Differential effect of body mass index (BMI) on outcomes of patients treated with docetaxel in prostate cancer - An exploratory analysis.

Saurav Verma, Shalabh Arora, Ranjit Kumar Sahoo, Prabhjot Singh, Brusabhanu Nayak, K. P. Haresh, Chandan J. Das, Shamim A. Shamim, Seema Kaushal, Atul Batra

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3 Scopus citations


Objective:: There are contradictory data on differential effect of docetaxel based on BMI in patients with breast and prostate cancer. We performed an exploratory analysis to determine if the benefit of docetaxel in patients with metastatic castration-resistant prostate cancer (mCRPC) is modified by BMI. Methods:: We performed a post hoc analysis of the data retrieved from the ENTHUSE M1C study. BMI (kg/m2) was categorized as: 18.5 to <25 as lean; 25 to <30 as overweight; and ≥30 as obese. Cox regression models were constructed to determine the impact of BMI on progression-free survival (PFS) and overall survival (OS). Results:: A total of 466 patients were eligible for the current analysis. The median PFS was 7.3, 7.7 and 8.4 months (hazard ratio [HR], 0.92; 95% confidence interval [CI], 0.81 to 1.06; P = 0.261) in lean, overweight and obese patients. The median OS was 16.6, 20.1 and 21.4 months (HR, 0.75; 95% CI, 0.63 to 0.89; P = 0.002) for lean, overweight and obese patients. After adjusting for baseline and tumor characteristics, there was no association of BMI with PFS (overweight, HR, 0.89; 95% CI, 0.71 to 1.13; P = 0.353; obese, HR, 0.86; 95% CI, 0.66 to 1.13; P = 0.277) while overweight (HR, 0.68; 95% CI, 0.51 to 0.89; P = 0.006) and obese (HR, 0.59; 95% CI, 0.41 to 0.83; P = 0.003) patients had significantly better OS compared with lean patients. Conclusions:: There was no effect of BMI on PFS in patients with mCRPC receiving docetaxel. Interestingly, overweight and obese patients had a longer OS compared with lean patients, which is in contradiction to a recent study in breast cancer; and warrants further investigation.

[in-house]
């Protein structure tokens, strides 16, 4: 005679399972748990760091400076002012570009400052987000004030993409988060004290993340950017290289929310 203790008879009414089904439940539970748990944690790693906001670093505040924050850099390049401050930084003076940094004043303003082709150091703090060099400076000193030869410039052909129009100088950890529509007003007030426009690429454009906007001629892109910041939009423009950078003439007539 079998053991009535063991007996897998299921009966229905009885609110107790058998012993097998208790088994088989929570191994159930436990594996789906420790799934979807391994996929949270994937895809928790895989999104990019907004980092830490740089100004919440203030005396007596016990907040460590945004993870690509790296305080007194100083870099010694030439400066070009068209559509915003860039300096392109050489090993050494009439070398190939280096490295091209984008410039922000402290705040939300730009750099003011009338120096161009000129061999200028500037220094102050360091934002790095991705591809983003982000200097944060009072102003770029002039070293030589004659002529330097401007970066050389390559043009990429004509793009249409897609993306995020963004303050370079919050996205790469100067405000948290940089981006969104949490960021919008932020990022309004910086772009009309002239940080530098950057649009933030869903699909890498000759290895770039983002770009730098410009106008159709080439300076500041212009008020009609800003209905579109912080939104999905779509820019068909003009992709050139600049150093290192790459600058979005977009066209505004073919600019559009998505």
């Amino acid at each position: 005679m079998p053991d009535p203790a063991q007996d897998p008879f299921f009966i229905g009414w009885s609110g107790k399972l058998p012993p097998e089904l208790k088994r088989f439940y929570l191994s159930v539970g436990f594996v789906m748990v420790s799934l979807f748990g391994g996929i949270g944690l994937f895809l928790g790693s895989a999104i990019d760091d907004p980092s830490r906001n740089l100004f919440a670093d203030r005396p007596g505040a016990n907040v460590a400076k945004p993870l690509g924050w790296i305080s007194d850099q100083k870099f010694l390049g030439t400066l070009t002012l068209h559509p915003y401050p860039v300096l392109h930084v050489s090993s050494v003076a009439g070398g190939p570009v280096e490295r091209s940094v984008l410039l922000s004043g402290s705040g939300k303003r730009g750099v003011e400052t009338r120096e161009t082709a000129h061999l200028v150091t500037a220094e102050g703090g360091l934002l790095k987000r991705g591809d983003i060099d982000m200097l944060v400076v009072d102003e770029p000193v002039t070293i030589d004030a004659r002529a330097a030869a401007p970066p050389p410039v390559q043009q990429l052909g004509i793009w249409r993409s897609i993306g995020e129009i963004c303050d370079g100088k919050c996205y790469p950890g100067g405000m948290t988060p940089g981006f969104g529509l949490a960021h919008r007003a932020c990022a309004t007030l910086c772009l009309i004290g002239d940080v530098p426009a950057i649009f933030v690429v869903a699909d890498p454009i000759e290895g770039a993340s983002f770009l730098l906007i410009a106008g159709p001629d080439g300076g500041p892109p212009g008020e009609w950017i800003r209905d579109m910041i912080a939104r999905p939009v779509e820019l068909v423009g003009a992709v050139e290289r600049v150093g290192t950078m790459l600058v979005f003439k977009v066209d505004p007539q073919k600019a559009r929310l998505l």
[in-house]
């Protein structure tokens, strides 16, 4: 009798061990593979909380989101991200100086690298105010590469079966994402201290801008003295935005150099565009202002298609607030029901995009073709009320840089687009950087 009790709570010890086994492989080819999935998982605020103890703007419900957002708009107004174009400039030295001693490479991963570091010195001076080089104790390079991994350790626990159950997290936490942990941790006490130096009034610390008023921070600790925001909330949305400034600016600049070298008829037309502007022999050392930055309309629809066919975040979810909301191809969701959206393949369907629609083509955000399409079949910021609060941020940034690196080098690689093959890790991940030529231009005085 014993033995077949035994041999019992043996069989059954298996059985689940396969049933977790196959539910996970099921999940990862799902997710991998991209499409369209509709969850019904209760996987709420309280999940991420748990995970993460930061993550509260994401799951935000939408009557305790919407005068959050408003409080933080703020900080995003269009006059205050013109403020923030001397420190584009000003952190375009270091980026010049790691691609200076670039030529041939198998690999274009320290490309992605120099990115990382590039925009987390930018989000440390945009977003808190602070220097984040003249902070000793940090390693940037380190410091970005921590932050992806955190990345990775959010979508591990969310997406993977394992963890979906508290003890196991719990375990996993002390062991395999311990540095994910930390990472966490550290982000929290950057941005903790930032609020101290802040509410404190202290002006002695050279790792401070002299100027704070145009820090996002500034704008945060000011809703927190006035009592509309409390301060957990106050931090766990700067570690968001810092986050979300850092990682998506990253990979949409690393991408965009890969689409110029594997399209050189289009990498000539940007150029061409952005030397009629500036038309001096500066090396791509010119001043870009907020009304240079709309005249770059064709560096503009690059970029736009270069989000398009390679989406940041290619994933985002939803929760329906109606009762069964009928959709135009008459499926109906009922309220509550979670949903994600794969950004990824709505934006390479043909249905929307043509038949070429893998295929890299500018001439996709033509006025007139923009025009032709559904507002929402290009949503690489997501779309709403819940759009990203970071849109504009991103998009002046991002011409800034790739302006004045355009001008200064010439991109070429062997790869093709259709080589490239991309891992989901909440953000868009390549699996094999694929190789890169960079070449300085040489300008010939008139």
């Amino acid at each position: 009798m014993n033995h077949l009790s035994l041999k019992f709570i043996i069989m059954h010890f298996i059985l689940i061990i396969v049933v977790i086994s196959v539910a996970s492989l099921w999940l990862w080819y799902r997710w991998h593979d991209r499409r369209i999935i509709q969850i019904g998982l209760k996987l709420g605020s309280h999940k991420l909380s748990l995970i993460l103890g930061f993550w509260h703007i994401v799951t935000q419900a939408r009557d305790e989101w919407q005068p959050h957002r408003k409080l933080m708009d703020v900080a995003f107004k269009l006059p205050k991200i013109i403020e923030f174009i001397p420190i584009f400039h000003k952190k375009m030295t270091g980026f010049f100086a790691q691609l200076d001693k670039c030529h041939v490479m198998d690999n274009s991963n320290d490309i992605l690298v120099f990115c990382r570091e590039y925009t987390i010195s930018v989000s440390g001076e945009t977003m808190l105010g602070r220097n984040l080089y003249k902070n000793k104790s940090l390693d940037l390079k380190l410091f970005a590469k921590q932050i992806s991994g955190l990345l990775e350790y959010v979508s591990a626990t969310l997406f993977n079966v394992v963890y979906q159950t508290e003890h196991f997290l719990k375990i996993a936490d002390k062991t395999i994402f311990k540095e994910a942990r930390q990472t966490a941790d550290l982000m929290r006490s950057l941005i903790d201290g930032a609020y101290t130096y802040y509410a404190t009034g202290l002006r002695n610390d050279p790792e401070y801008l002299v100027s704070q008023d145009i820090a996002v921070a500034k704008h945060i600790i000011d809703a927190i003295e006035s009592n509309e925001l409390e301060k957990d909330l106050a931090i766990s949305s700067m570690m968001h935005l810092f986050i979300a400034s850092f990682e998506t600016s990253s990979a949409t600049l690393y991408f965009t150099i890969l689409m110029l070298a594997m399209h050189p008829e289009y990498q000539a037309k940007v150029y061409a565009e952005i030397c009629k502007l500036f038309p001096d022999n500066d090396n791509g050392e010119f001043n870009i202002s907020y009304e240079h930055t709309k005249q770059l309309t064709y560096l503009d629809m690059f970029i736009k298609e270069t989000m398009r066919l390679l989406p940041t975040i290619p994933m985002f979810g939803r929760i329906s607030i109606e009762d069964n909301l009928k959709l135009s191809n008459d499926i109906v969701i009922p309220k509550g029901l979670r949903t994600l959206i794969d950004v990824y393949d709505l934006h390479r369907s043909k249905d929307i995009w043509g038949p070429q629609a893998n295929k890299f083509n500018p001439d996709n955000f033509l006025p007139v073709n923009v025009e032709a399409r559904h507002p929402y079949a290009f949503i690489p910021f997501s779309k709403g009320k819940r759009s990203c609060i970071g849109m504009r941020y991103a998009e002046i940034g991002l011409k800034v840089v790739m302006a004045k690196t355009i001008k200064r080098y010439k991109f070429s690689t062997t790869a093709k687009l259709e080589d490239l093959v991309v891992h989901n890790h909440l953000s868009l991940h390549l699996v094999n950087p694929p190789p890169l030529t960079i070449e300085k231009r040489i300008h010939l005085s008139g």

Original languageEnglish (US)
Article number100520
JournalCancer Treatment and Research Communications
StatePublished - Jan 2022

All Science Journal Classification (ASJC) codes

  • Oncology
  • Cancer Research

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